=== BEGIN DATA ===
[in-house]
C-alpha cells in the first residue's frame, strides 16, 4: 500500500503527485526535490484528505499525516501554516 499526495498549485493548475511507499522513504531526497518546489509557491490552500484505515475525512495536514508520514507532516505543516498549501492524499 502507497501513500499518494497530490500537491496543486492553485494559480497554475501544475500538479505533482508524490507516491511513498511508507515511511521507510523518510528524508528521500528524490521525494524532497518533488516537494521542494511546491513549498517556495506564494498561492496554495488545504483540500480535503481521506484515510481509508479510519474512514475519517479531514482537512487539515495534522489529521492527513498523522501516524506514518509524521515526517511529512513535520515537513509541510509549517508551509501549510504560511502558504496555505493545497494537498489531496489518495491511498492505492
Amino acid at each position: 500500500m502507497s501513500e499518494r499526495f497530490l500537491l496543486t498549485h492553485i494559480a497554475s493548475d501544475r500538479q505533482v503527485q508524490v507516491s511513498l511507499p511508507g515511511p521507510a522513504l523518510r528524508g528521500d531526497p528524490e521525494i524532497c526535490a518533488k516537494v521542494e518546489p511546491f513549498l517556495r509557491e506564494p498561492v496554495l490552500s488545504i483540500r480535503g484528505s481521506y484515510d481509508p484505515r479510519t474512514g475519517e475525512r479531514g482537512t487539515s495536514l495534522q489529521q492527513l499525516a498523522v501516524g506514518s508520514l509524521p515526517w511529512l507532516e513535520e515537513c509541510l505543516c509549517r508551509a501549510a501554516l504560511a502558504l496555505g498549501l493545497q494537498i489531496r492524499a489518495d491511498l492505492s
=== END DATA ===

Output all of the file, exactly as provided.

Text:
[in-house]
C-alpha cells in the first residue's frame, strides 16, 4: 500500500503527485526535490484528505499525516501554516 499526495498549485493548475511507499522513504531526497518546489509557491490552500484505515475525512495536514508520514507532516505543516498549501492524499 502507497501513500499518494497530490500537491496543486492553485494559480497554475501544475500538479505533482508524490507516491511513498511508507515511511521507510523518510528524508528521500528524490521525494524532497518533488516537494521542494511546491513549498517556495506564494498561492496554495488545504483540500480535503481521506484515510481509508479510519474512514475519517479531514482537512487539515495534522489529521492527513498523522501516524506514518509524521515526517511529512513535520515537513509541510509549517508551509501549510504560511502558504496555505493545497494537498489531496489518495491511498492505492
Amino acid at each position: 500500500m502507497s501513500e499518494r499526495f497530490l500537491l496543486t498549485h492553485i494559480a497554475s493548475d501544475r500538479q505533482v503527485q508524490v507516491s511513498l511507499p511508507g515511511p521507510a522513504l523518510r528524508g528521500d531526497p528524490e521525494i524532497c526535490a518533488k516537494v521542494e518546489p511546491f513549498l517556495r509557491e506564494p498561492v496554495l490552500s488545504i483540500r480535503g484528505s481521506y484515510d481509508p484505515r479510519t474512514g475519517e475525512r479531514g482537512t487539515s495536514l495534522q489529521q492527513l499525516a498523522v501516524g506514518s508520514l509524521p515526517w511529512l507532516e513535520e515537513c509541510l505543516c509549517r508551509a501549510a501554516l504560511a502558504l496555505g498549501l493545497q494537498i489531496r492524499a489518495d491511498l492505492s